Jesus said in the Gospel today, “I have come to bring fire to the earth and how I wish it were blazing already.” (Luke 12:49) Jesus has come to bring the kingdom of God to the earth and how he wishes the kingdom of God were already established everywhere on earth. The fire Jesus came to bring is the fire of love, the fire of hope. Bringing fire to the earth, doing anything good, is going to run into the opposition of evil. Jesus said, “There is a baptism I must still receive, and how great is my distress till it is over.” (Luke 12:50) Baptism means going completely under the water. Jesus described the opposition he received as a baptism, which would ultimately end in his death. Let us not be so foolish to think that the devil does not exist. Every attempt at good is attacked in one way or another. We may have a delusional picture of the Gospel in our general understanding of it, that the Gospel is being always nice and kind to everyone, that the Gospel and Jesus teaching brings always unity and peace, no it is not, no it doesn’t! We see also in the Gospel today that attempts to do good will automatically cause division. Jesus said a household of five would be divided, three against two and two against three. The five in the house are the father, mother, son, daughter and daughter-in-law. Well, it could be worse, it could be four against one and one against four.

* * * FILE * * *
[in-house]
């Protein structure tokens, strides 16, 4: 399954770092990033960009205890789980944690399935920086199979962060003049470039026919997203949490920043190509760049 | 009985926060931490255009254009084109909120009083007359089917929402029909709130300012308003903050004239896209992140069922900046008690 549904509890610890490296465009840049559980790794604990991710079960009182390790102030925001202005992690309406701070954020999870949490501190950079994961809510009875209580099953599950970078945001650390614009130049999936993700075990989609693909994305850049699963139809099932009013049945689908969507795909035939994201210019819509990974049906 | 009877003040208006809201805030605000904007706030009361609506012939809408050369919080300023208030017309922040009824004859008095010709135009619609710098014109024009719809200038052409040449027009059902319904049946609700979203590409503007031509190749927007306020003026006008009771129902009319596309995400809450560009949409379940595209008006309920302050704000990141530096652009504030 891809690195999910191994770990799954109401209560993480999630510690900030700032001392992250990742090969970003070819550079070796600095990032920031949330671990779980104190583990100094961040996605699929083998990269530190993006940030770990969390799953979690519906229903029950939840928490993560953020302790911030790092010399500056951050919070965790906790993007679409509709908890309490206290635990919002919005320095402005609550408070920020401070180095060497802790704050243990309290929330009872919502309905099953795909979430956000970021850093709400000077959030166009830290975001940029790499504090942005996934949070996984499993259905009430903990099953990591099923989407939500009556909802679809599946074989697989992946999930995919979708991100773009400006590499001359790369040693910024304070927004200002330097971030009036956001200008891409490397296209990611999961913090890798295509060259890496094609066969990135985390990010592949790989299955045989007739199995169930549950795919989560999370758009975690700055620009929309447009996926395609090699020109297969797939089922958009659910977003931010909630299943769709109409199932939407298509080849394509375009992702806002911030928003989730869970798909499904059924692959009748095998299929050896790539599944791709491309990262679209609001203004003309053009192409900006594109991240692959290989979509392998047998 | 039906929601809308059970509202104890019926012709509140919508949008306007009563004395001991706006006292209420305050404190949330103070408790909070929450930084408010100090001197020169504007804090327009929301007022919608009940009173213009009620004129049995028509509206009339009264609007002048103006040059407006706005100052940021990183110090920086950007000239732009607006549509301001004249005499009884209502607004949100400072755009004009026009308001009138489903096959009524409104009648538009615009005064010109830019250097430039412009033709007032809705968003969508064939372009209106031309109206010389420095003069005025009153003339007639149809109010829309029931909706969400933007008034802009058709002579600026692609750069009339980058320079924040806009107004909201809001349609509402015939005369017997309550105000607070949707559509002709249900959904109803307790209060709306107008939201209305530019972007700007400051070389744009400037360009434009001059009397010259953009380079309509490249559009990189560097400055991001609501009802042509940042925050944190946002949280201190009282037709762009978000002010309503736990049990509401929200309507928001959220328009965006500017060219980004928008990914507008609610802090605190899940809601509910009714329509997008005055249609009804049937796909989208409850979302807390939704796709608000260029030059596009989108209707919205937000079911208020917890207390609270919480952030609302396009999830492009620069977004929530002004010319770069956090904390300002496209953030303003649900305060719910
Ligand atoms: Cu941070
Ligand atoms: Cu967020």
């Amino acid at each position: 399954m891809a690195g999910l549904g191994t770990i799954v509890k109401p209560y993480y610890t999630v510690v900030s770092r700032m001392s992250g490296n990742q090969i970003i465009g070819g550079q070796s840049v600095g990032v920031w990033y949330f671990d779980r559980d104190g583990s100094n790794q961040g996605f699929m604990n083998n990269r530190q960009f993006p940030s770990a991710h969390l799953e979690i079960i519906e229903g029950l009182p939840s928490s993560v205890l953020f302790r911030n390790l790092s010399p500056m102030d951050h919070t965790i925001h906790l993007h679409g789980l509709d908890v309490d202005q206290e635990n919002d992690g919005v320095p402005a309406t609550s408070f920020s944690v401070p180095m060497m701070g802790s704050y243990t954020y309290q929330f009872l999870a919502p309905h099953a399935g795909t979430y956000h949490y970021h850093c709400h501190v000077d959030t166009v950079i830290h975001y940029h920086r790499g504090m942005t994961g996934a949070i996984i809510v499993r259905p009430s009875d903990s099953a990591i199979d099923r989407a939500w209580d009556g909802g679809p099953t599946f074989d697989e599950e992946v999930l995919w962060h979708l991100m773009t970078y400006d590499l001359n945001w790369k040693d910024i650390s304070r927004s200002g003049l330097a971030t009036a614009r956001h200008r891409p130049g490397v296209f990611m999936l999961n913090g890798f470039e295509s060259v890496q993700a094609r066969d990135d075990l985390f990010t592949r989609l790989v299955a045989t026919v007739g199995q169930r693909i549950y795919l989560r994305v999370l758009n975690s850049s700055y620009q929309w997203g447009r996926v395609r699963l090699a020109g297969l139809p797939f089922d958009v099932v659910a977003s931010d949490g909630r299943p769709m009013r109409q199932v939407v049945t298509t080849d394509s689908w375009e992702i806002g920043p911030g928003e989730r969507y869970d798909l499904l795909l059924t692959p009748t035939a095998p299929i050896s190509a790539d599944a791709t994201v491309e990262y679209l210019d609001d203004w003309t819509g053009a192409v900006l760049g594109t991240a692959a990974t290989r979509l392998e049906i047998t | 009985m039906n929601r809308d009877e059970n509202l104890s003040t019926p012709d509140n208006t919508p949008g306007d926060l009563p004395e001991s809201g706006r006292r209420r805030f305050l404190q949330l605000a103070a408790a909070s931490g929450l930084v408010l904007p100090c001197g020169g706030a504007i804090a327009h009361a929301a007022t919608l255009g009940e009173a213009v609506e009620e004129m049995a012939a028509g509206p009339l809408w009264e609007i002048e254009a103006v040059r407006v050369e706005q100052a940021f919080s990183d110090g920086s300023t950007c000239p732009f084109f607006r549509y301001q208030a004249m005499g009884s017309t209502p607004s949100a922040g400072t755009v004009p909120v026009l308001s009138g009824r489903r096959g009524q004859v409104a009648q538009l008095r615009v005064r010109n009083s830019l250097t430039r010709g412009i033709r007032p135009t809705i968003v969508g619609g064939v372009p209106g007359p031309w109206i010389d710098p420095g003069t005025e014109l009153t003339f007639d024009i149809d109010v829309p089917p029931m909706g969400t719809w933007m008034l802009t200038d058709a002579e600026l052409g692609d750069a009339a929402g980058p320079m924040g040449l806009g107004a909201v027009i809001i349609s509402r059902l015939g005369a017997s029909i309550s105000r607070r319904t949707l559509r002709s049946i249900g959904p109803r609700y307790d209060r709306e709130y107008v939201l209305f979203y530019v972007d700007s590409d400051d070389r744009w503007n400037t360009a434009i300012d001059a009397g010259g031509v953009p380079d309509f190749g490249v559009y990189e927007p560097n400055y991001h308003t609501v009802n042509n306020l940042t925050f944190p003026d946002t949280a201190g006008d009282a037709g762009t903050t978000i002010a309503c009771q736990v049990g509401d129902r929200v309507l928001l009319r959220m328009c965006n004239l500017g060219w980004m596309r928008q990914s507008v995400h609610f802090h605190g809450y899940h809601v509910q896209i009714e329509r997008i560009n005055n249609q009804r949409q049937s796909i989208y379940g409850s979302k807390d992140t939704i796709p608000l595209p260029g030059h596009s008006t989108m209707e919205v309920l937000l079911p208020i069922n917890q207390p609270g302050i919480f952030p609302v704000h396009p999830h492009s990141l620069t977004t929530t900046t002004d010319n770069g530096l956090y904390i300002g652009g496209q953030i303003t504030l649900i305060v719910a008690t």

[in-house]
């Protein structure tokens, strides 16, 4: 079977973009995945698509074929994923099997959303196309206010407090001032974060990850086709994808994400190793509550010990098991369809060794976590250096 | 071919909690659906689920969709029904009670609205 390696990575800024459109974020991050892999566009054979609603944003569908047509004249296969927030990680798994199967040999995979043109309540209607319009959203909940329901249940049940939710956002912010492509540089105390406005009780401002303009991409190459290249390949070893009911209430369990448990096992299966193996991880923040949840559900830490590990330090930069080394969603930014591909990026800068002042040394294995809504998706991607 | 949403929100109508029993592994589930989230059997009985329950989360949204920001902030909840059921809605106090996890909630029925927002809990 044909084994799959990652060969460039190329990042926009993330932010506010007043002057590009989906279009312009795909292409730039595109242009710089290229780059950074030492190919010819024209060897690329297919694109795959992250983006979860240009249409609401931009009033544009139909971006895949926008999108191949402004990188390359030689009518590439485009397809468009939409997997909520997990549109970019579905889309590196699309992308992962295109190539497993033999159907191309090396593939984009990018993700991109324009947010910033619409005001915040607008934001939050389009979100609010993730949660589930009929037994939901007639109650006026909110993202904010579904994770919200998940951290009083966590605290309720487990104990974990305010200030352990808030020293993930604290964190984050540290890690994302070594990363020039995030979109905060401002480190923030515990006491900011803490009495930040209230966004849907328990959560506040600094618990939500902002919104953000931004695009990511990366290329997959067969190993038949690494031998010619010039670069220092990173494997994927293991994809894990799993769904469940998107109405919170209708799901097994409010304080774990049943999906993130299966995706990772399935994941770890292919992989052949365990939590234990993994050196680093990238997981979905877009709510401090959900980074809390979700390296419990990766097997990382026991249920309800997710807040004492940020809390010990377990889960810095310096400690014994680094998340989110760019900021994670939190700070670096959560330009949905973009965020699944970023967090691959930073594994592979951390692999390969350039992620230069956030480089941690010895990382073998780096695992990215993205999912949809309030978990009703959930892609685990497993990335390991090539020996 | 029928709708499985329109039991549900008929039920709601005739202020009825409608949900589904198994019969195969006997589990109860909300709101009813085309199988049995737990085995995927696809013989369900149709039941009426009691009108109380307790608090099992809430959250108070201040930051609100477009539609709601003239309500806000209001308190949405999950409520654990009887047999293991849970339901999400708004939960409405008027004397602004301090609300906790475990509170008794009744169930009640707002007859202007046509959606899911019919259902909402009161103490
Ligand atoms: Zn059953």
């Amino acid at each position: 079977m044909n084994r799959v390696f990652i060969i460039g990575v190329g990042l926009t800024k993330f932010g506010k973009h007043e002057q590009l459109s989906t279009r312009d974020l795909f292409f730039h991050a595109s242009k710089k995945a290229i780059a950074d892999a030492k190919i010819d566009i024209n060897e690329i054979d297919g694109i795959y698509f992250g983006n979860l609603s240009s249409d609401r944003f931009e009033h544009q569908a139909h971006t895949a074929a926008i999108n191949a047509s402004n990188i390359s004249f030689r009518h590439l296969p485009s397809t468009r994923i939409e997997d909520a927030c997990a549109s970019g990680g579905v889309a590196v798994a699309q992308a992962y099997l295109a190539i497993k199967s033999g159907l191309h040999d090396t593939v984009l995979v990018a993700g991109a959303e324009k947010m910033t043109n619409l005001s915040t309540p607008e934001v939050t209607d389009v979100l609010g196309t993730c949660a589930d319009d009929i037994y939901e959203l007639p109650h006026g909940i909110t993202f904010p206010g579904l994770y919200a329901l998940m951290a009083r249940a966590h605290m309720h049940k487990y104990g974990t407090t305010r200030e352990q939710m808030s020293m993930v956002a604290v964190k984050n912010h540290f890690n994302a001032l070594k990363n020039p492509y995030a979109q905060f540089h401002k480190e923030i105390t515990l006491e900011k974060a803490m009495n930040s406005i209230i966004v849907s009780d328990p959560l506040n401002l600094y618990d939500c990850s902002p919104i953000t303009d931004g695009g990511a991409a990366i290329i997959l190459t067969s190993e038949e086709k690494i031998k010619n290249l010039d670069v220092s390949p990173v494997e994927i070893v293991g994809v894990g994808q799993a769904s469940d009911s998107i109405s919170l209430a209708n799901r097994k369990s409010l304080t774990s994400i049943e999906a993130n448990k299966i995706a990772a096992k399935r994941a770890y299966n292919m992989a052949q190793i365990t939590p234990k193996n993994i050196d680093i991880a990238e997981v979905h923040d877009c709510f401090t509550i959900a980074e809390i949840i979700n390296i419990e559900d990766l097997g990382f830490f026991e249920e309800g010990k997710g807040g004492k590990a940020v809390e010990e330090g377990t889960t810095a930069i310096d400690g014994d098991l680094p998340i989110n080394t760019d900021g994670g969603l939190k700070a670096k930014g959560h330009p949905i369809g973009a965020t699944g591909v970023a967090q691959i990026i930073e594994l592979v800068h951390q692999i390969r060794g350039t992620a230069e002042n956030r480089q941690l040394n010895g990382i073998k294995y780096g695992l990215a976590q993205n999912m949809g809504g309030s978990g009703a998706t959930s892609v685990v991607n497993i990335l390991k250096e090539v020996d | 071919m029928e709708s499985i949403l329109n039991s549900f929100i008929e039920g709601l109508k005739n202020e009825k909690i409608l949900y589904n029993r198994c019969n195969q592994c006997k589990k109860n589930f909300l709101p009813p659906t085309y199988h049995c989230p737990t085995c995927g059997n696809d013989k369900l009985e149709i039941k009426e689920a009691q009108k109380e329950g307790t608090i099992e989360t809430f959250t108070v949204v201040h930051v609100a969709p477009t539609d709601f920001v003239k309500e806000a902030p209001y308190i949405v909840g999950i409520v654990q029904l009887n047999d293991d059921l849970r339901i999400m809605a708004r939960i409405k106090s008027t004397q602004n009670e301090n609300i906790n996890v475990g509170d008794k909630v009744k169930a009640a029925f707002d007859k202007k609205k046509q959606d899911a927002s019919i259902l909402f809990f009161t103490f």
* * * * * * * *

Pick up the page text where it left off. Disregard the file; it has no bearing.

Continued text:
It is interesting to note that the Gospel does not state that unity is the highest goal. Bringing fire to the earth is the highest goal. Standing up for what is right, working for justice and truth are higher aims than unity, and working for those aims will sometimes cause division. Jesus came to bring fire to the earth, the kingdom of
God. As a result of it he would receive a baptism of distress, he would be crucified, and there would be division.
Why on earth would Jesus say that he came not to bring peace but division? There are times when we have to stand up for Jesus and be counted for but there may also be others who will not stand up for Jesus and be counted for and so division results. No one wants or likes division. We would all prefer unity but when some people have found Jesus and are changed, they can no longer live as they used to. Others who have not yet found Jesus do not understand and ridicule and insult those who have. There is pain involved in division, the one who has found Jesus is changed and no longer follows the status quo and may be ridiculed or even persecuted. This could happen in any family.